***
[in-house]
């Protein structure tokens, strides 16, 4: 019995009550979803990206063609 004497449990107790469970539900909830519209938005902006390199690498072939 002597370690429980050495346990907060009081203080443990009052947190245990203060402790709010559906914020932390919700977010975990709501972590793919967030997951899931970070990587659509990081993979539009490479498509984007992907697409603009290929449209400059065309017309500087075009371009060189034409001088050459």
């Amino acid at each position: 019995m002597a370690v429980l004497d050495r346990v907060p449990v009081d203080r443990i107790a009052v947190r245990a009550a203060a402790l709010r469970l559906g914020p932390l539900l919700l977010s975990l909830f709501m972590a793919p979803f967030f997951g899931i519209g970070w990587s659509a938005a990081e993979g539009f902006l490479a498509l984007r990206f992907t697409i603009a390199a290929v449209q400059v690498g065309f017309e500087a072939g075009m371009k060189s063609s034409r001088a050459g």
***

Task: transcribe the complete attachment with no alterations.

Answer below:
[in-house]
């Protein structure tokens, strides 16, 4: 019995009550979803990206063609 004497449990107790469970539900909830519209938005902006390199690498072939 002597370690429980050495346990907060009081203080443990009052947190245990203060402790709010559906914020932390919700977010975990709501972590793919967030997951899931970070990587659509990081993979539009490479498509984007992907697409603009290929449209400059065309017309500087075009371009060189034409001088050459």
């Amino acid at each position: 019995m002597a370690v429980l004497d050495r346990v907060p449990v009081d203080r443990i107790a009052v947190r245990a009550a203060a402790l709010r469970l559906g914020p932390l539900l919700l977010s975990l909830f709501m972590a793919p979803f967030f997951g899931i519209g970070w990587s659509a938005a990081e993979g539009f902006l490479a498509l984007r990206f992907t697409i603009a390199a290929v449209q400059v690498g065309f017309e500087a072939g075009m371009k060189s063609s034409r001088a050459g």